Thousands of years ago, Judeo-Christianity wiped out the pantheon of colorful gods, goddesses and "nature spirits," replacing them with a stern, white-bearded male patriarch known as "God"-a concept which effectively invalidated woman's status as citizen and potential decision-maker in society. Then the patriarchal belief structure implanted the notion of a mind/body split, which held that the body was evil-the source of dangerous, lustful impulses and desires which corrupted the mind. Identified with Woman, sensuality, pleasure, emotions, the Devil, animals, and Mother Earth-the body was judged inferior and even regarded with horror and self-loathing. Posited as the "superior force" to subjugate the body was the mind (reason, logic, the "higher intellect," god-like science) which was identified with man. Out of this life-denying, pleasure-denying mindset sprang the archetype of the "logical, rational," scientific male expert-exemplified by the 1950s nuclear physicist who, isolated in an ivory tower of scientific omnipotence, develops nuclear devices-unwilling to acknowledge the disastrous consequences of his research. Our ecological crisis, from ocean pollution to the greenhouse effect, is evidence of a blatant disregard for the body of our planet, just as the second-class status of women reflects the patriarchal system of contempt.

This mind/body split is sibling to a host of other dualisms-binary oppositional pairings which are never equal, which always force a hierarchy: man/woman, white/black, straight/gay, primitive/civilized, self/other, new/old. All dualisms are artificial and must be analyzed as part of a system of either/or thinking which imposes restrictive categorizations.

Recently, when we began approaching people with our title Angry Women, a number of women became very defensive and reacted negatively, "Oh, I'm not angry." (This would not be a customary male response, as males don't ascribe a negative connotation to anger.) In the '60s the expression "Angry Young Man" came into vogue (personified by a sexy, desirable James Dean), but there was no corresponding "Angry Young Woman" role model. From the beginning of their lives, women have been conditioned to be [too] polite, compliant, helpful and "nice." Women are very uncomfortable with the idea of being a rebel, and men are very uncomfortable with women outsiders. When rebelliously critiquing society, women have never been cast as sexy or desirable (like a female James Dean)-but rather as a prime bitch: grim, humorless and non-sexual. Women have a different, less destructive relationship to anger than men-especially since it has been a taboo expression for them. Theirs is not the frozen rage of serial killers, which festers internally, but rage that can be channeled creatively-as dramatized by performance artists such as Karen Finley. Anger can spark and re-invigorate: it can bring hope and energy back into our lives and mobilize politically against the status quo. Could there have been a Civil Rights movement in the '60s without anger. We need a renaissance of hope which anger can bring-stuck as we are in the midst of an existential, angst-ridden culture of cynicism which has helped implant a widespread attitude of passivity and submissive acceptance. (No longer are people habituated to create, but to consume-and desire is escalated to such addictive thresholds that satisfaction remains forever out of reach.) All past subcultural revolts (rap, New Age, punk, the hippies, the beatniks, et al) have been appropriated in the service of product marketing strategy. Television commercials present post-punk, leather-clad, motorcycle-riding "rebels" whose mean-spirited selfishness is equated with "sexiness." One of the fundamental contributions of the Women's Movement was the realization that one cannot have a political change without revolutionizing each individual. And that involves each individual's spirituality, personal and family relationships, and emotions-plus the ability to communicate those emotions. All personal growth efforts and self-healing are an essential part of the philosophical remapping necessary for political change, so we can fully deploy the imaginations we were born with. We admit that we don't want to see the world blown up; we are for the human species.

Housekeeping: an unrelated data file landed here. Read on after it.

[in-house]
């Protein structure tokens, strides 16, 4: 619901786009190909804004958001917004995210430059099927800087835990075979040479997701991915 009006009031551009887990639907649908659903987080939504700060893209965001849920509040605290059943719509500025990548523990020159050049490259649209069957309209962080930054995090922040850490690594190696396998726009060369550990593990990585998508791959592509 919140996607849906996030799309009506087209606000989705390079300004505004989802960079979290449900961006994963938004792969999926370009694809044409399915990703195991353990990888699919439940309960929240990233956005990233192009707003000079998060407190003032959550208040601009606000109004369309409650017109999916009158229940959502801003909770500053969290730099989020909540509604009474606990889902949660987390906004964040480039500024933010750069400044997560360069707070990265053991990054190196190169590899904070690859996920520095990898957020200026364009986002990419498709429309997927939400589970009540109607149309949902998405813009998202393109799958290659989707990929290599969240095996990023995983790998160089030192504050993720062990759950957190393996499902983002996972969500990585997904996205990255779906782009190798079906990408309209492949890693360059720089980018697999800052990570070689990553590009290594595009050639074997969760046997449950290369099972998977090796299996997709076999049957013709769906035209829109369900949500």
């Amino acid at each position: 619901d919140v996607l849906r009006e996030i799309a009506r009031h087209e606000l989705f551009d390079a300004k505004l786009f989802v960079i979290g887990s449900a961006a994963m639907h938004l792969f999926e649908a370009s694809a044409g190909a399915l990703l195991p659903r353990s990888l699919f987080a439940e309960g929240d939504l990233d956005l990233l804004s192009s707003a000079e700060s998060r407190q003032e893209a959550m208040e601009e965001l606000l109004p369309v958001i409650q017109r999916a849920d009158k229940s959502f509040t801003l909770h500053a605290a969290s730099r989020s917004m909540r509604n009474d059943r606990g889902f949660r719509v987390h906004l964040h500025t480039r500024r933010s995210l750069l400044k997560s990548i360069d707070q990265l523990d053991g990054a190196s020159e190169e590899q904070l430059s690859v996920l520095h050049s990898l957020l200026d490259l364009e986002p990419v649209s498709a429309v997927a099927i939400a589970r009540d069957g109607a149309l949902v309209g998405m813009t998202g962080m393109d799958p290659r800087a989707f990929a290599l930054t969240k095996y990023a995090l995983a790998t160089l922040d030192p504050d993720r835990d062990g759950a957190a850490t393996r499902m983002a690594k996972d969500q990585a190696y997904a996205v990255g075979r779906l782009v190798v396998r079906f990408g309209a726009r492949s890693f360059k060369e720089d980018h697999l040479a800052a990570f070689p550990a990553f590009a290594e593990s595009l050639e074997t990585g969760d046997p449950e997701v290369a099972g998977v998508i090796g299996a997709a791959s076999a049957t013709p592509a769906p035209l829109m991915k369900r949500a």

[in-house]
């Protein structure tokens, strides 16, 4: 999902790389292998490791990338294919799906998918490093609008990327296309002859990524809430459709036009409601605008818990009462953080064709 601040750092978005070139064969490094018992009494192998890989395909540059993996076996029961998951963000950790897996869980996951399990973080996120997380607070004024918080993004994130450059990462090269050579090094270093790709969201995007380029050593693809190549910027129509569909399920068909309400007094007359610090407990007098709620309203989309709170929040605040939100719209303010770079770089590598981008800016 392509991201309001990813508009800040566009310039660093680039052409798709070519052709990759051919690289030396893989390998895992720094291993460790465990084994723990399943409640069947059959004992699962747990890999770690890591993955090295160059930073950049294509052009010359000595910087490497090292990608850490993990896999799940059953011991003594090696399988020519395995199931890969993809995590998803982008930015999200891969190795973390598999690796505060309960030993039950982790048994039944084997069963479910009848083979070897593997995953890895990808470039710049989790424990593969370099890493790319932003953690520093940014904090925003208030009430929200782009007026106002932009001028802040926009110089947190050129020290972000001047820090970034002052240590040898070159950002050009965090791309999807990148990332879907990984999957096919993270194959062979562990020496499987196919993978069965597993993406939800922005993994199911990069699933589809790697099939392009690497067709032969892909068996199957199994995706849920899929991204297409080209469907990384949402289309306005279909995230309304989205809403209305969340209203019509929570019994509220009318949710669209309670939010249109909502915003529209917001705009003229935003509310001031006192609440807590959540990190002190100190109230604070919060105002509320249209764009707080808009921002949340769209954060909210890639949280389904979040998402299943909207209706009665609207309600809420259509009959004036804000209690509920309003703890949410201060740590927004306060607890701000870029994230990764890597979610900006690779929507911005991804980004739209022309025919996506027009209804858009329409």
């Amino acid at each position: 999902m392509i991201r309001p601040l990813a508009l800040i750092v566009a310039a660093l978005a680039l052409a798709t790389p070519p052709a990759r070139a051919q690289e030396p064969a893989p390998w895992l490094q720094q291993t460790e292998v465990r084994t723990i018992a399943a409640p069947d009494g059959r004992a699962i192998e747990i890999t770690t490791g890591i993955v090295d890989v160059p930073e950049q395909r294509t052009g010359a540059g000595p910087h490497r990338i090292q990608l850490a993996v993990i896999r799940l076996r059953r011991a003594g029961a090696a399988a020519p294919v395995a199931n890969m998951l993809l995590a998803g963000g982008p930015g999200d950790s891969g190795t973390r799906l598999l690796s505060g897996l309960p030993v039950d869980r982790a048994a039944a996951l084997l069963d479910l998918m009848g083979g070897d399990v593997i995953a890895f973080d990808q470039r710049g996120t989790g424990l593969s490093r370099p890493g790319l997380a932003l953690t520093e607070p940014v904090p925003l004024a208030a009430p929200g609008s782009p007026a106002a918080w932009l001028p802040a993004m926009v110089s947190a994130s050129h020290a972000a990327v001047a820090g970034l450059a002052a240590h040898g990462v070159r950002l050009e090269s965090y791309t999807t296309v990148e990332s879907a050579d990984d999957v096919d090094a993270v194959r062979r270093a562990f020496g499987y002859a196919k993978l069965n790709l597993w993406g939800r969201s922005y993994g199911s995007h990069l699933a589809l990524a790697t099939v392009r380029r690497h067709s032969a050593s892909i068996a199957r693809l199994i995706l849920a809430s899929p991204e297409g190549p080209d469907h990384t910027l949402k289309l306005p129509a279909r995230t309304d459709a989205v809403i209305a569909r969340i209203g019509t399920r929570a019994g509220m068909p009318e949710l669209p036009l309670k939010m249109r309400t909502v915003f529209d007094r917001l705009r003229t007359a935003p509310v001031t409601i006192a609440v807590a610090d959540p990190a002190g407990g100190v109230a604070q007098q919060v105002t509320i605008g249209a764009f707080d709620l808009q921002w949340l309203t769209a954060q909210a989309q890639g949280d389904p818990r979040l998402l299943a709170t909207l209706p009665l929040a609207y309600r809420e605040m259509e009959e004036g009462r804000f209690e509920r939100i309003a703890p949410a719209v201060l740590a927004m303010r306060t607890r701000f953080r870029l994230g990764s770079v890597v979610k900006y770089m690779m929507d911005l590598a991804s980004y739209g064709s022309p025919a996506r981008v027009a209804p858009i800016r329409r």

The feminist project of liberation for all is enormous: it involves a total rethinking and remaking of history, culture, law, organized religion (preferably, its total abolishment), psychoanalysis, and philosophy. (And all language which exalts seriousness and fixed identity, which precludes humor and multiplicity of meaning, is ripe for purging. Puns, jokes, and other forms of wordplay that keep alive the spirit of irony and sacrilege, have always been hated by authority figures, who demand unquestioning reverence.) This is a truly revolutionary time-new linguistics, new theories, new ways of thinking are emerging that must by necessity differ drastically from what is considered "traditional." We look forward to a society which will integrate the female and the male (and all other binary dualisms) toward a new, synthesizing consciousness, with which every individual can re-ignite the creativity within. And there are no shortcuts-every single assumption of our civilization must be challenged. Ultimately, everything must be rethought . . . if we are to survive.

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Table of Contents

Diamanda Galas

Annie Sprinkle

Karen Finley

Linda Montano

Carolee Schneemann

Bell Hooks

Holly Hughes

Lydia Lunch

Wanda Coleman

Avital Ronell

Kerr & Malley


Kathy Acker

Valie Export

Susie Bright